...The hidden message of intersectional oppression is clear: oppression is everywhere. Perhaps you think this is an exaggeration. Surely women’s studies do not teach that oppression is “everywhere,” does it? (Yes, it does.)
So, if you’re not finding oppression: look harder. The unfortunate consequence of this theory is that oppression will be found everywhere — even where it doesn’t exist.
Finally, the last theory my classes were predicated on is “social constructionism.”
According to this theory, everything we can observe, such as gender differences, are because people have “constructed” them. Culture matters.
While this doctrine can yield valuable insights, it also engenders women’s studies’ biggest blind-spot: biology. Social constructionism theory was meant to subvert the former prominence of biological determinism, but perhaps it worked a little too well.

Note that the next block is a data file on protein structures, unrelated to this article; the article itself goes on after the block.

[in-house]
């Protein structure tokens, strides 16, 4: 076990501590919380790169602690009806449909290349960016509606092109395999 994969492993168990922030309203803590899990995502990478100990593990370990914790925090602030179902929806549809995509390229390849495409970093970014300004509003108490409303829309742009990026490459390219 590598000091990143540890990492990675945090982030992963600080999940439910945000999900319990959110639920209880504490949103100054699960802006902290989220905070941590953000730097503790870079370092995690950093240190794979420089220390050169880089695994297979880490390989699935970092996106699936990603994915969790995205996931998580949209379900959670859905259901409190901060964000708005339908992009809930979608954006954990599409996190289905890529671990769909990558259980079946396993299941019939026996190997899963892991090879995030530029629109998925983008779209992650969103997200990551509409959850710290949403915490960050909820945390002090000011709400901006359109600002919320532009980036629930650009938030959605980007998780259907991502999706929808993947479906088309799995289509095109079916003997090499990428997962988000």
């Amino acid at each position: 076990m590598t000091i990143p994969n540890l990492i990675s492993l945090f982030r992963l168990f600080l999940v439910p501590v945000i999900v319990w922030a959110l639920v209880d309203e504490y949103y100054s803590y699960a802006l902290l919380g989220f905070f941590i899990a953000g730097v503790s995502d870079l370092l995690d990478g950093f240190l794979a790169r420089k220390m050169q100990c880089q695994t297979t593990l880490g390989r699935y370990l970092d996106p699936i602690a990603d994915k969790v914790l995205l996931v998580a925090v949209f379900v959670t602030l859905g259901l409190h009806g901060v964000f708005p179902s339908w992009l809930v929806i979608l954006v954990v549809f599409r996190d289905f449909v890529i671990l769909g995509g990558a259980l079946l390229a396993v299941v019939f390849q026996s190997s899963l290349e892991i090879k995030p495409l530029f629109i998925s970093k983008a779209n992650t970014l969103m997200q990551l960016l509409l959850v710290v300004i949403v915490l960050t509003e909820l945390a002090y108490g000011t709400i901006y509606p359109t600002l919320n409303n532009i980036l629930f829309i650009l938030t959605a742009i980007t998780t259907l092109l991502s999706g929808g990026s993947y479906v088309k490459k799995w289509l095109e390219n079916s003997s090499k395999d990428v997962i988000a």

Decades ago, popular thinking was biology caused gender differences, nothing else. Now, the pendulum in theorizing has shifted. Nay, biology doesn’t determine fate, but culture.
Men are violent not because of hormones, but because of socialization into “toxic masculinity.” And women, who are more nurturing, do so because of sexist conditioning, says social constructionism.
In fact, merely mentioning biological differences can be wrongthink. Or worse, as I learned in one of my classes, it can be upsetting to genderqueer or transgender students. Thus, some of the root causes of what makes men and women differ — hormonal, neurological, and biological differences — is left out of the discussion...